“Despite Benjamin Netanyahu’s protestations to the contrary, his speech before the joint session of Congress contained an element of obvious defiance to president Obama. After all, Obama all but forbade him to give the speech and still he gave it. Yet Netanyahu was the hardly the first western leader to exhibit insubordination. The old reliables have been falling away for some time. As the New York Times put it, Francois Hollande and Angela Merkel “split” with Obama over the question of arming the Ukraine.” – Richard Fernandez/PJ Media

“The fate of the Affordable Care Act, the president’s signature domestic policy achievement, is once again in the hands of the Supreme Court on Wednesday. The justices will hear oral arguments in King v. Burwell, a challenge to the financial assistance that millions of Americans are receiving to purchase health insurance. The case is considered the greatest threat to Obamacare’s future since the court considered a challenge to the law’s individual mandate three years ago.” – Washington Post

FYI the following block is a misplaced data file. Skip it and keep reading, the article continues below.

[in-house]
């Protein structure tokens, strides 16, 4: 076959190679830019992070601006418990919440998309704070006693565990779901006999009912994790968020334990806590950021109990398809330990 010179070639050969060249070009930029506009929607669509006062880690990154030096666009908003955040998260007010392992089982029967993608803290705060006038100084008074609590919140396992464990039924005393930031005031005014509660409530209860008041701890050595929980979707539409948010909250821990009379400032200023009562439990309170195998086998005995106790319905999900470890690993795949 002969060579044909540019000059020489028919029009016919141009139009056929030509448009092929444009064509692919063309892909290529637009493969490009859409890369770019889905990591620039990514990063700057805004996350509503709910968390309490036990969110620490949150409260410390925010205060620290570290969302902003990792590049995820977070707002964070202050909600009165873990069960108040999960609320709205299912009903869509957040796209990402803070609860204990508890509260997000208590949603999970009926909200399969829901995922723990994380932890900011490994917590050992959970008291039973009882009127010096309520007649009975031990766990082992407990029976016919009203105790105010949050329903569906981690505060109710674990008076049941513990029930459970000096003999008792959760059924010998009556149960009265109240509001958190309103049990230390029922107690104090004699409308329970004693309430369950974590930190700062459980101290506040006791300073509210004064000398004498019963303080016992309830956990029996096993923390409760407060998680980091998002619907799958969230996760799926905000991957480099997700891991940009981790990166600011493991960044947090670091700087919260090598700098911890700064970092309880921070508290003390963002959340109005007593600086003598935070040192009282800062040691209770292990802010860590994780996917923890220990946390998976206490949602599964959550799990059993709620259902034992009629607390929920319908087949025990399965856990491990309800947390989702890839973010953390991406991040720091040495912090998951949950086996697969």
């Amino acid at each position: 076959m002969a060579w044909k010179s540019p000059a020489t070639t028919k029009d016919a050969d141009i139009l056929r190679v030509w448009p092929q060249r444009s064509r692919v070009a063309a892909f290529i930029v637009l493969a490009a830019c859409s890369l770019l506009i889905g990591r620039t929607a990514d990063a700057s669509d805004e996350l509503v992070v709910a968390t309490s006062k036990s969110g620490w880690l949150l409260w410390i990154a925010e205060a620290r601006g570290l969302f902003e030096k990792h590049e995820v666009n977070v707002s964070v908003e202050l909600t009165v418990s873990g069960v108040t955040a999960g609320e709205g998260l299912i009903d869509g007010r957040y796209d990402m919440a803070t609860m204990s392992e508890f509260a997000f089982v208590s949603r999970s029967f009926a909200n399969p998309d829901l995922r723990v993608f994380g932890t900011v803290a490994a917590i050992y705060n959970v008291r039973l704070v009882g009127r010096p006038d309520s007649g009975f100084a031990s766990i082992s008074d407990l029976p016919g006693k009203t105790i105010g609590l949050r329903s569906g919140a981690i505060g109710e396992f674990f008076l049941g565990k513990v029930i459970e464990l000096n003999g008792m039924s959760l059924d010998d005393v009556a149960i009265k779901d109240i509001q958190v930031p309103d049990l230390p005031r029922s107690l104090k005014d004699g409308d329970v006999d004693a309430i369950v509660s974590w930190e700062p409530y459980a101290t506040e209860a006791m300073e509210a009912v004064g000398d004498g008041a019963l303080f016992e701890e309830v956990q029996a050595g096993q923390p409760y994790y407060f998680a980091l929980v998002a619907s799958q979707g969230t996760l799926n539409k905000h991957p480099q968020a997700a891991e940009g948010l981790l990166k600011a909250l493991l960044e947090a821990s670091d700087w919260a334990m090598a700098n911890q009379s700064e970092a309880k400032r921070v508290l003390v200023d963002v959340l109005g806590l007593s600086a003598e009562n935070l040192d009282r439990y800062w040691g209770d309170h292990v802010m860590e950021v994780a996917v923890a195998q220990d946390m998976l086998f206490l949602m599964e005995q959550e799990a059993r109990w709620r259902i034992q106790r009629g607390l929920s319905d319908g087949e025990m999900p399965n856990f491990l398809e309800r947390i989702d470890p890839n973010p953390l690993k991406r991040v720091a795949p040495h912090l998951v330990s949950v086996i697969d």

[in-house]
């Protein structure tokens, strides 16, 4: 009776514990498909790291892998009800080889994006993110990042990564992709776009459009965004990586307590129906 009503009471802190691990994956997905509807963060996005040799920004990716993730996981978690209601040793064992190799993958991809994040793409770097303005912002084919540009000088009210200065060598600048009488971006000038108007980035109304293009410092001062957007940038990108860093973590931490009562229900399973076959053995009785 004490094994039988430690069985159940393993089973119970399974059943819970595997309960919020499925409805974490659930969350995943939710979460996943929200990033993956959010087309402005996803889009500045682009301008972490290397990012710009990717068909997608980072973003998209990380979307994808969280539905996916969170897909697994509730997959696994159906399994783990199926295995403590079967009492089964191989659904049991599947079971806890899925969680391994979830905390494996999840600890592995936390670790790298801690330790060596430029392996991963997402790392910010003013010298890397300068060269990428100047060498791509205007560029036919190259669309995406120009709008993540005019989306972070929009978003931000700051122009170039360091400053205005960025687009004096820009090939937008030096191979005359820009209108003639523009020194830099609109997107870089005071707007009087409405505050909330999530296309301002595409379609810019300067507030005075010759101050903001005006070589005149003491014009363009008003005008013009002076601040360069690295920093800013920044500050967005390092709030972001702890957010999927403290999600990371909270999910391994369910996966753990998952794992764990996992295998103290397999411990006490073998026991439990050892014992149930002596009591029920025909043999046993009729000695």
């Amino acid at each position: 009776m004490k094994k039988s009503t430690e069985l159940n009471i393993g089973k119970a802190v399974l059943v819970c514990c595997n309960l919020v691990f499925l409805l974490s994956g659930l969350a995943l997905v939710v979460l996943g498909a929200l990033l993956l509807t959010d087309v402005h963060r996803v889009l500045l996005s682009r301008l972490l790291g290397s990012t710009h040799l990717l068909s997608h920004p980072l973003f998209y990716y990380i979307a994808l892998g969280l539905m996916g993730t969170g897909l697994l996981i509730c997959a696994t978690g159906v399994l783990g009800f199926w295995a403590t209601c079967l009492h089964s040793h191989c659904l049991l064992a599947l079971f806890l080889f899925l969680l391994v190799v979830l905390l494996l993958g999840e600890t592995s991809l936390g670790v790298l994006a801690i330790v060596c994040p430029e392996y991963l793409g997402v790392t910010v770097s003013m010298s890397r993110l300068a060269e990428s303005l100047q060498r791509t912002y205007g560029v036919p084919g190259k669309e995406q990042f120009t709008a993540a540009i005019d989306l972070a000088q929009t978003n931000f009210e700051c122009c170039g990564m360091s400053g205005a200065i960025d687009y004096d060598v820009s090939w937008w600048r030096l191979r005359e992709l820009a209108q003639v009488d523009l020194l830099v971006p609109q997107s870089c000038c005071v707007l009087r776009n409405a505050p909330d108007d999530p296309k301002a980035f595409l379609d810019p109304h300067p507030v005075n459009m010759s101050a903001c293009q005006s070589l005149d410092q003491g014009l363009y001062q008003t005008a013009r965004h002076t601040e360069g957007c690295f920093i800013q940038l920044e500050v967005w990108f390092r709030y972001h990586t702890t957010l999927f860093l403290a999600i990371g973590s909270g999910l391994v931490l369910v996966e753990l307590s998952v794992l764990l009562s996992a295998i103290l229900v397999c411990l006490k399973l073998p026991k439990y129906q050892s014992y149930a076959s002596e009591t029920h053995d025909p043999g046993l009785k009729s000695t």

“This week, the Supreme Court considers King v. Burwell. At issue is whether the IRS exceeded its authority under the Patient Protection and Affordable Care Act by issuing a final IRS rule that expanded the application of the Act’s subsidies and mandates beyond the limits imposed by the statute. King v. Burwell is not a constitutional challenge. It challenges an IRS rule as being inconsistent with the Act it purports to implement. The case is a straightforward question of statutory interpretation.” – National Review

“Stage 2 of the Hillary email scandal has been achieved, as yesterday’s ‘confused old lady who didn’t understand how email works’ defense utterly collapsed with the Associated Press’ discovery that Clinton’s mail server was located in her house (her estate in Chappaqua, to be exact — the one she had to settle for because she was ‘dead broke’ after Bill left office) and was registered under the name of a man who does not appear to exist.” – Breitbart